Kansas City-area hospitals vary greatly when it comes to the percentage of their doctors who accept money from drug and medical device companies.
The hospital with the highest percentage is Providence Medical Center, where nearly 89 percent of its doctors took such payments in 2014, the last year for which data are available. The hospital with the lowest percentage is Truman Medical Center Lakewood, where only 43.8 percent of its physicians took payments from those industries in 2014.
Much of the variation has to do with hospital policies governing such payments and how well they’re enforced. Truman, for example, has a policy that it adopted in 2004 spelling out when it’s appropriate to accept payments and limiting drug and medical device representatives’ interactions with hospital personnel.
“In a general way, we’ve said that people shouldn’t accept even the smallest of gifts unless there’s some legitimate work that one is doing on behalf of that pharmaceutical company,” says Dr. Mark T. Steele, chief medical officer and COO of Truman Medical Centers.
“We needed to make sure,” he says, “that we prevented any real or perceived undue influence by industry representatives.”
Elizabeth Nikels, a spokeswoman for Prime Healthcare, which owns Providence Medical Center, says the company requires its physicians to disclose any conflicts of interest in their initial and re-credentialing applications.”
“This includes disclosures of associations with pharmaceutical or other companies,” Nikels said in an email. “We discourage any relationships that may affect physicians’ ability to provide unbiased patient care while ensuring the highest standards of care at all our hospitals.”
Just because a hospital has a high percentage of doctors accepting payments doesn’t mean it has an in-depth relationship with the industry. In many cases, it may simply mean that more of its doctors accepted meals from companies.
But even relatively small payments, including meals, may influence doctors’ prescribing patterns.
A study published online this month in JAMA Internal Medicine looked at physicians who received meals tied to medications for high cholesterol, heart rhythm disorders, high blood pressure and depression. The study’s somewhat surprising conclusion: Even doctors who received just one meal from a drug company were more likely to prescribe that company’s more expensive brand-name drug than cheaper alternatives that are just as effective.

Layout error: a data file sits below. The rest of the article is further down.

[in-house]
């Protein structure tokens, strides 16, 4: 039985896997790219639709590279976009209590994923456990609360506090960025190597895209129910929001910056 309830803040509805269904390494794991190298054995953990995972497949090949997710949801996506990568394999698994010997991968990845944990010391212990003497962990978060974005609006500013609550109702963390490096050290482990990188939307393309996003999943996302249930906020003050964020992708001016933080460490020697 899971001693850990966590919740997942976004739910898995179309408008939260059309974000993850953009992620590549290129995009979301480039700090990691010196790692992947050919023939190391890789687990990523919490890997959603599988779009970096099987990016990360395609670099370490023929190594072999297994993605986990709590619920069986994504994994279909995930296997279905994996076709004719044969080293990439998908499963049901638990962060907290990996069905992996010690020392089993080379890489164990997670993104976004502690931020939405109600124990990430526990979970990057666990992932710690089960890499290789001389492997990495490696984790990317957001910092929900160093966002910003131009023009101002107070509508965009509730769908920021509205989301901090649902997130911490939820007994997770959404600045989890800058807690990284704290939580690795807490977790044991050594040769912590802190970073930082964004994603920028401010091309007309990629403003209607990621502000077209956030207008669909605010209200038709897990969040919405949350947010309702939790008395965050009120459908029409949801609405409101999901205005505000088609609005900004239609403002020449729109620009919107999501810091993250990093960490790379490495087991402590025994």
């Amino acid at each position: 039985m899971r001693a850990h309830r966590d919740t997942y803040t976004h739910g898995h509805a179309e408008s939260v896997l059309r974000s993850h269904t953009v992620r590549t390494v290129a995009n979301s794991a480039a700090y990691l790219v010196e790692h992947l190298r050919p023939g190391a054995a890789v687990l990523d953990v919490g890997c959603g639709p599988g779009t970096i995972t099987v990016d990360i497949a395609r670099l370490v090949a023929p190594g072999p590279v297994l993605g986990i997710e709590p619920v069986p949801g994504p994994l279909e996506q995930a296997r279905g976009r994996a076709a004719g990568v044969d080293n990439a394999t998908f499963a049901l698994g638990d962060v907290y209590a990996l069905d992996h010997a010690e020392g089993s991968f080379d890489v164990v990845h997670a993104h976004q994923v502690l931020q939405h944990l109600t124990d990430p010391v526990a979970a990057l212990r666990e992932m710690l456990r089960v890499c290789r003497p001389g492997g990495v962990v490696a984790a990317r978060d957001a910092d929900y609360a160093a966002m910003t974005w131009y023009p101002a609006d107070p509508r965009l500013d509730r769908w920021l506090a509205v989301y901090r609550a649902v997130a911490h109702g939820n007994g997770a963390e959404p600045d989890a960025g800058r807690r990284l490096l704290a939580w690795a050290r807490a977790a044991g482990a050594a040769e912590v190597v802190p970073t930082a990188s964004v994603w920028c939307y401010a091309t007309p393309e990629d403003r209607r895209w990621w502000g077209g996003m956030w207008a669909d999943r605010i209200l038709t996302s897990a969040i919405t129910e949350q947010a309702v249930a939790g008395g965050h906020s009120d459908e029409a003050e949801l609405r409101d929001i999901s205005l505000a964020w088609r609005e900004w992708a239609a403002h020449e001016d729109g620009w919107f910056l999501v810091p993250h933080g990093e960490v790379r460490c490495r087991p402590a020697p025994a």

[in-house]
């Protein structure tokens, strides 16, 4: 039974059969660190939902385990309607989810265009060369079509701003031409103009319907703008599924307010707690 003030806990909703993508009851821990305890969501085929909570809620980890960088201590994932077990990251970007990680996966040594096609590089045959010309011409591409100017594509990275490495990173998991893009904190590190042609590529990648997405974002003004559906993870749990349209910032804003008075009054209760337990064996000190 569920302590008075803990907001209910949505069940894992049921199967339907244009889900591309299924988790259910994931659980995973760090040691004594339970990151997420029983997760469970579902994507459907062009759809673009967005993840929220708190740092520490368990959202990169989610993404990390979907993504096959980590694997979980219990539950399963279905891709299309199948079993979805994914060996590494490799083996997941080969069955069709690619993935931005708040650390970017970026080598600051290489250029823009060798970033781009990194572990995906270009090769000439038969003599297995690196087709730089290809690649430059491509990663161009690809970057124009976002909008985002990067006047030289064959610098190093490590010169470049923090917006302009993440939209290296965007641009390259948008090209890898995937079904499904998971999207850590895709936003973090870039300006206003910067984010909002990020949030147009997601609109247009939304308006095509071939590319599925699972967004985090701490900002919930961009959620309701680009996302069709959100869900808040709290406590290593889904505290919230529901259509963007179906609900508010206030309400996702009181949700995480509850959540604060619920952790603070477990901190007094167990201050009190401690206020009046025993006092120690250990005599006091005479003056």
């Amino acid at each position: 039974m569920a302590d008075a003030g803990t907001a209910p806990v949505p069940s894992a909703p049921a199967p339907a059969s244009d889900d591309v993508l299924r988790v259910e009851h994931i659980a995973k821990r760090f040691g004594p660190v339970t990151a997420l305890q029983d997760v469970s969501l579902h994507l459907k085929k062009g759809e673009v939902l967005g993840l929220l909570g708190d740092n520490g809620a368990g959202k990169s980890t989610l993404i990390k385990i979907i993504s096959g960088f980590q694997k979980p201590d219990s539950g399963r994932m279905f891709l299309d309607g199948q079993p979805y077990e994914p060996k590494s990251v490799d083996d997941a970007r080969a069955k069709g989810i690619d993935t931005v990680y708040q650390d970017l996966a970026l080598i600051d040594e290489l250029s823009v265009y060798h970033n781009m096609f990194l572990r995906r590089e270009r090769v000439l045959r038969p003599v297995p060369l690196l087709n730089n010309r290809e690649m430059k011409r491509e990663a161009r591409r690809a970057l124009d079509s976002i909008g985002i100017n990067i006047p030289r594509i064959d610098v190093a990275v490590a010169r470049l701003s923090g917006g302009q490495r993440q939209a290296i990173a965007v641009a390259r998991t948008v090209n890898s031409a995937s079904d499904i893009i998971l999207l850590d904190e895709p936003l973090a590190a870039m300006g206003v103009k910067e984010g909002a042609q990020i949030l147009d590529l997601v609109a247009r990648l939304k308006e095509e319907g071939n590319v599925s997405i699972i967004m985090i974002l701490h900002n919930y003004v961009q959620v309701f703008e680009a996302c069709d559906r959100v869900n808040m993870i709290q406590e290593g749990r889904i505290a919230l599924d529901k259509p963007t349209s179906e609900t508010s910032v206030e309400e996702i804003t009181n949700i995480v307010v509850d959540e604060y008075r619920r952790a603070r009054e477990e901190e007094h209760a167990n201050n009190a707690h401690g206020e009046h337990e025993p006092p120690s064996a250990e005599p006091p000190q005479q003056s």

“Even beyond a meal, things as small as a pen or pad of paper can have some undue influence,” Steele says.
In some cases, hospitals boasting relatively low percentages of doctors who took industry payments also had some of the biggest recipients of industry money.
Only 56 percent of the University of Kansas Hospital’s physicians took industry payments in 2004, for example. But three of its doctors were among the Top 10 recipients in the Kansas City area of industry payments.
All members of KU Hospital’s medical staff must be members of the medical school faculty, which is part of the University of Kansas Medical Center.
Natalie Lutz, a spokeswoman for the medical center, said several policies and statutes cover drug company payments to clinical faculty. The medical center’s conflicts-of-interest policy requires its doctors to report all payments above $5,000, she said in an email. Employees are allowed to serve as consultants to the industry – and accept meals in their role as consultants – as long as they disclose any conflicts of interest.
“In addition,” she said, “meals are allowed if they are provided at events that are widely attended, such as a continuing medical education symposium.”
Steele, of Truman, says that the hospital’s status as an academic medical center – it’s the primary teaching hospital for UMKC Medical School – was a major factor in the enactment of its conflicts-of-interest policy.
More than a dozen years ago, Jerome Kassirer, a former editor of the New England Journal of Medicine and author of a book titled “On the Take: How Medicine’s Complicity with Big Business Can Endanger Your Health,” lectured Truman and UMKC doctors about how interactions with drug companies can influence prescribing patterns.
“He was pretty passionate,” Steele says. “ … And we had discussions at a high level and thought we should enact a pretty strict policy around this and agreed that people shouldn't be taking little trinkets that the pharmaceutical representatives wanted to hand out or be going to dinner and things unless it was appropriate.”
Dan Margolies, editor of the Heartland Health Monitor team, is based at KCUR. You can reach him on Twitter @DanMargolies.